samsung galaxy note 7 review aa (20 of 20)

The other addition focuses on security – the Secure Folder. Used as a sort of triage area for apps and accounts, the Secure Folder can best be described as a clean slate area. Files, apps, and content put into it are locked under any of the same security measures that are used to unlock the device (yes, including Iris). It is basically like putting a second copy of an app on your phone – for example, when putting Instagram in the Secure Folder, opening it brought up the initial login page, so that I could feasibly put in a personal or work account there depending on what configuration I wanted. It’s a power little folder that can actually be hidden for even more security.

Various other features return from previous Galaxy devices like the MultiWindow and Pop Up View for multitasking, and the gesture for One-Handed Operation. Digging through the settings shows all of these different features that don’t appear in the annoying dialog boxes to throw themselves in your face – so, users are expected to dig and find these features to hopefully use them on the regular.

samsung galaxy note 7 aa autom3otices ryan vergara (19 of 23)

But, of course, the crux of the Note 7 is the S Pen – and there is a mixture of streamlining and adding to the formula to make this iteration probably the most practical one yet. Hovering the pen tip over the screen can still provide previews into various parts of the UI and selecting multiple items is still simple with the mouse-like nature of the S Pen and its button.

samsung galaxy note 7 aa autom3otices ryan vergara (16 of 23)

Removing the S Pen (again, can’t be put in backwards anymore) while the screen is on will bring up the Air Command menu, which has a few features that return from the Note 5 and the main additions now introduced. While these shortcuts can be edited to open up pretty much any application, the main ones for the S Pen still include a straight note creation, Smart Select for some more creative captures, and Screen Write for capturing what the screen is currently showing (or scrolling, if one is currently on a scrollable page) for writing and editing and sharing.

samsung galaxy note 7 aa autom3otices ryan vergara (18 of 23)

Smart Select got one of the bigger and probably funner additions, Animation select. A frame of any size the user chooses appears and can be put over any part of the screen to record a 15 second GIF, making GIF creation just about as easy as GIF searching. Or, if you ever have that GIF you can never find, now you have the method to save it.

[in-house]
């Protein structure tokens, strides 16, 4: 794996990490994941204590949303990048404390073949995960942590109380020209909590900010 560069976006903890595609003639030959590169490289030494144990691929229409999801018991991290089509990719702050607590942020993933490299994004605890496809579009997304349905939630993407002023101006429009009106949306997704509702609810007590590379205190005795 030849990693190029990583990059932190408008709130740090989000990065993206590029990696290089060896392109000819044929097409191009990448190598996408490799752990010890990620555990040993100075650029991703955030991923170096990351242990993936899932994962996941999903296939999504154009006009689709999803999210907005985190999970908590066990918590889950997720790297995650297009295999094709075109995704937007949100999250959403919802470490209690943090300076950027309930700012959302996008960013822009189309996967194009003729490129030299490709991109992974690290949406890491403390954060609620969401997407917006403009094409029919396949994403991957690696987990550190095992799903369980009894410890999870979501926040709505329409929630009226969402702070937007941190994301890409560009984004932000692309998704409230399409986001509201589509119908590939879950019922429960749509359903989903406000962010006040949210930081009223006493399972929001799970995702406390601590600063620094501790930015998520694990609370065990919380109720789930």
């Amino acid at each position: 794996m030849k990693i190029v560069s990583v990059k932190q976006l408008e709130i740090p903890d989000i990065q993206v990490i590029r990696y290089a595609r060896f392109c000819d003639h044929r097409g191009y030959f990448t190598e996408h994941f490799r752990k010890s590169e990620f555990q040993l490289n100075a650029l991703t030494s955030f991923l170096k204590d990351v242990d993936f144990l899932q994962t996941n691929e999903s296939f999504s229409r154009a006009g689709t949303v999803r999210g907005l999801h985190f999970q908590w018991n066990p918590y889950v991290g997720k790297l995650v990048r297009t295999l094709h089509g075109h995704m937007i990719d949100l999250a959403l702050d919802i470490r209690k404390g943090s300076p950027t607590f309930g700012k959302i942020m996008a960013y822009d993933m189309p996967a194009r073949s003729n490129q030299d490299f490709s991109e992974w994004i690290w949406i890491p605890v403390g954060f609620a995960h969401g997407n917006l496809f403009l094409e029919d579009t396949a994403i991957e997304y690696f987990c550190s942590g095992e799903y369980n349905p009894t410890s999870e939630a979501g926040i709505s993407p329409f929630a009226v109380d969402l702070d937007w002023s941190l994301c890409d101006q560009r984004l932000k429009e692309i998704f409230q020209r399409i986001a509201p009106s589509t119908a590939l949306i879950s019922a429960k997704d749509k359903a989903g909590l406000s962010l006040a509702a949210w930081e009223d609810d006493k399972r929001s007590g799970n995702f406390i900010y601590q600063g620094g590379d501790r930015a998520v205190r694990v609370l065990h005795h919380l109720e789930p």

The Smart Select Animation can quite literally capture anything, like video content from Instagram or YouTube for easy sharing in only the easy way the S Pen does it – just hit share and it goes straight to the place of your choice. In the age of the emoji and GIF keyboards, this might be one of the trendier additions Samsung has ever put into their phones, and after a few GIF shares, we’re liking it.

samsung galaxy note 7 aa autom3otices ryan vergara (17 of 23)

The other additions to the S Pen software family are not quite as deep, but they are useful in their own rights. Magnify provides a small square to magnify parts of the screen up to 300%, which can be useful for those times when users do need to get a closer look at something.

Glance is an interesting one that shrinks any app to a small square snapped to corners of the screen – hovering the S Pen over the square makes it large again for easy checking or for continued regular usage. It might be a nice way to tuck an app away for quick glances at any changes that may have happened on it, but the use cases still don’t feel very vast.

samsung galaxy note 7 review aa (18 of 20)

And finally there is Translate, perhaps the feature that we really want to see evolve. Translate uses the S Pen hover to quickly search for singular words’ translation in Google Translate – there are a myriad of languages available to go to and from, which makes this easy translation method already pretty robust. Though would like to see full sentences and phrase become a part of Translate, we applaud Samsung for included it in this new version of the Note.

samsung galaxy note 7 aa autom3otices ryan vergara (12 of 23)

The final addition to the S Pen adds upon the Screen Off Memo, which was a feature well-liked from the Note 5. Removing the S Pen while the screen is off brings up a black screen where one can quickly jot down a scribble. Returning the S Pen to its slot puts the memo into the Notes app, just like any other note. However, now the memo can be pinned to the Screen Off Memo so that it is always within view. This can be useful for task lists or reminders you don’t need to be around for more than a short amount of time.

All of these notes are now put into one singular Notes application, which consolidates all of the different methods and abilities the S Pen used to have splashed across the UI – Action Memo and S Note, for example. By putting everything under one roof, the Notes application is now one of the most robust apps for notation and will eventually be made available for even the Galaxy S devices.

samsung galaxy note 7 review aa (19 of 20)

While the small but noticeable changes to the Android experience on the Note 7 are already welcome, it seems that this year Samsung really wants users to start pulling the S Pen out more. Why else include a GIF creator, if not to make it so that this year S Pen usage hopefully shoots up? After all, plenty of users report that they never use the S Pen or its myriad of features and instead just look at the Note as a standalone device with a lot of power. Will these features make that change? That remains to be seen, but there seems to be a lot of thought put into the S Pen this year and the effort is not lost on us here at Android Authority.